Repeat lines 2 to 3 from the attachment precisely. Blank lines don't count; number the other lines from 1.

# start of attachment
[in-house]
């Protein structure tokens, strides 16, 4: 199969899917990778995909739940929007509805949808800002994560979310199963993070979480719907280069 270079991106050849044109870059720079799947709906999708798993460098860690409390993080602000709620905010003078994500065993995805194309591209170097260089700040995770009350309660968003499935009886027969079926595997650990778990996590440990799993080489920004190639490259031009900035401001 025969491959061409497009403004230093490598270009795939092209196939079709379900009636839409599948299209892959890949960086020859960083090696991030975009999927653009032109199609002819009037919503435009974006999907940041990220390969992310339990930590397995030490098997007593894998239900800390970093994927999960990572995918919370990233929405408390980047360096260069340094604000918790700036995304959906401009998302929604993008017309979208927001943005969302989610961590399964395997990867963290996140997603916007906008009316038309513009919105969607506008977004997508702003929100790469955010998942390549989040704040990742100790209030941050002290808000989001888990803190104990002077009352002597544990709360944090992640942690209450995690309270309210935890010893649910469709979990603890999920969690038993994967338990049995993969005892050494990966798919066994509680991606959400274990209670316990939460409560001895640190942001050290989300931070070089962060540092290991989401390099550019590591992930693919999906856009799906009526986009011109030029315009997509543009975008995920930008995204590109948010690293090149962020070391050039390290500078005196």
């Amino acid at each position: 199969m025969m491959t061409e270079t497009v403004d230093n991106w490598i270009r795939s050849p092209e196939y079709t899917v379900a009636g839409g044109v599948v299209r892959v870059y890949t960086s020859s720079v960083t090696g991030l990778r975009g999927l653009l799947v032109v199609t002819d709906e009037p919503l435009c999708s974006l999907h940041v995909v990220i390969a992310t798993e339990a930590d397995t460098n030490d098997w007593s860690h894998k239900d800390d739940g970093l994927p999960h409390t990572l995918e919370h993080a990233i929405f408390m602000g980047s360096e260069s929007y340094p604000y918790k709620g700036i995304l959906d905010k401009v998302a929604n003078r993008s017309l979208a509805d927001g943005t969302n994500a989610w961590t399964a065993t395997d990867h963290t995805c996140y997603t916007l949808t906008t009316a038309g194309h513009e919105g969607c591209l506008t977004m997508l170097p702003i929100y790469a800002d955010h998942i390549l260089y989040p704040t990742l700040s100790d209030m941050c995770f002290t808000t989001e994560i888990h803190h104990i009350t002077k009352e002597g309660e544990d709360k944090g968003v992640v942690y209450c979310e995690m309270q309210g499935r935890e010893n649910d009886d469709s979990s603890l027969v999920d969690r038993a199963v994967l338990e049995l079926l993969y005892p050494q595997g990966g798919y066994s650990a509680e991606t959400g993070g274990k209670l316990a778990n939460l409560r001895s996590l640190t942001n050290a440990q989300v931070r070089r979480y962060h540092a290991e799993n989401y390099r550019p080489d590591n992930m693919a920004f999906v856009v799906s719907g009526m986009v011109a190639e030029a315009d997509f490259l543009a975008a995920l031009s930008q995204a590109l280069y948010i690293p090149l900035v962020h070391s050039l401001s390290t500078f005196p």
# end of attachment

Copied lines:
């Protein structure tokens, strides 16, 4: 199969899917990778995909739940929007509805949808800002994560979310199963993070979480719907280069 270079991106050849044109870059720079799947709906999708798993460098860690409390993080602000709620905010003078994500065993995805194309591209170097260089700040995770009350309660968003499935009886027969079926595997650990778990996590440990799993080489920004190639490259031009900035401001 025969491959061409497009403004230093490598270009795939092209196939079709379900009636839409599948299209892959890949960086020859960083090696991030975009999927653009032109199609002819009037919503435009974006999907940041990220390969992310339990930590397995030490098997007593894998239900800390970093994927999960990572995918919370990233929405408390980047360096260069340094604000918790700036995304959906401009998302929604993008017309979208927001943005969302989610961590399964395997990867963290996140997603916007906008009316038309513009919105969607506008977004997508702003929100790469955010998942390549989040704040990742100790209030941050002290808000989001888990803190104990002077009352002597544990709360944090992640942690209450995690309270309210935890010893649910469709979990603890999920969690038993994967338990049995993969005892050494990966798919066994509680991606959400274990209670316990939460409560001895640190942001050290989300931070070089962060540092290991989401390099550019590591992930693919999906856009799906009526986009011109030029315009997509543009975008995920930008995204590109948010690293090149962020070391050039390290500078005196």
């Amino acid at each position: 199969m025969m491959t061409e270079t497009v403004d230093n991106w490598i270009r795939s050849p092209e196939y079709t899917v379900a009636g839409g044109v599948v299209r892959v870059y890949t960086s020859s720079v960083t090696g991030l990778r975009g999927l653009l799947v032109v199609t002819d709906e009037p919503l435009c999708s974006l999907h940041v995909v990220i390969a992310t798993e339990a930590d397995t460098n030490d098997w007593s860690h894998k239900d800390d739940g970093l994927p999960h409390t990572l995918e919370h993080a990233i929405f408390m602000g980047s360096e260069s929007y340094p604000y918790k709620g700036i995304l959906d905010k401009v998302a929604n003078r993008s017309l979208a509805d927001g943005t969302n994500a989610w961590t399964a065993t395997d990867h963290t995805c996140y997603t916007l949808t906008t009316a038309g194309h513009e919105g969607c591209l506008t977004m997508l170097p702003i929100y790469a800002d955010h998942i390549l260089y989040p704040t990742l700040s100790d209030m941050c995770f002290t808000t989001e994560i888990h803190h104990i009350t002077k009352e002597g309660e544990d709360k944090g968003v992640v942690y209450c979310e995690m309270q309210g499935r935890e010893n649910d009886d469709s979990s603890l027969v999920d969690r038993a199963v994967l338990e049995l079926l993969y005892p050494q595997g990966g798919y066994s650990a509680e991606t959400g993070g274990k209670l316990a778990n939460l409560r001895s996590l640190t942001n050290a440990q989300v931070r070089r979480y962060h540092a290991e799993n989401y390099r550019p080489d590591n992930m693919a920004f999906v856009v799906s719907g009526m986009v011109a190639e030029a315009d997509f490259l543009a975008a995920l031009s930008q995204a590109l280069y948010i690293p090149l900035v962020h070391s050039l401001s390290t500078f005196p």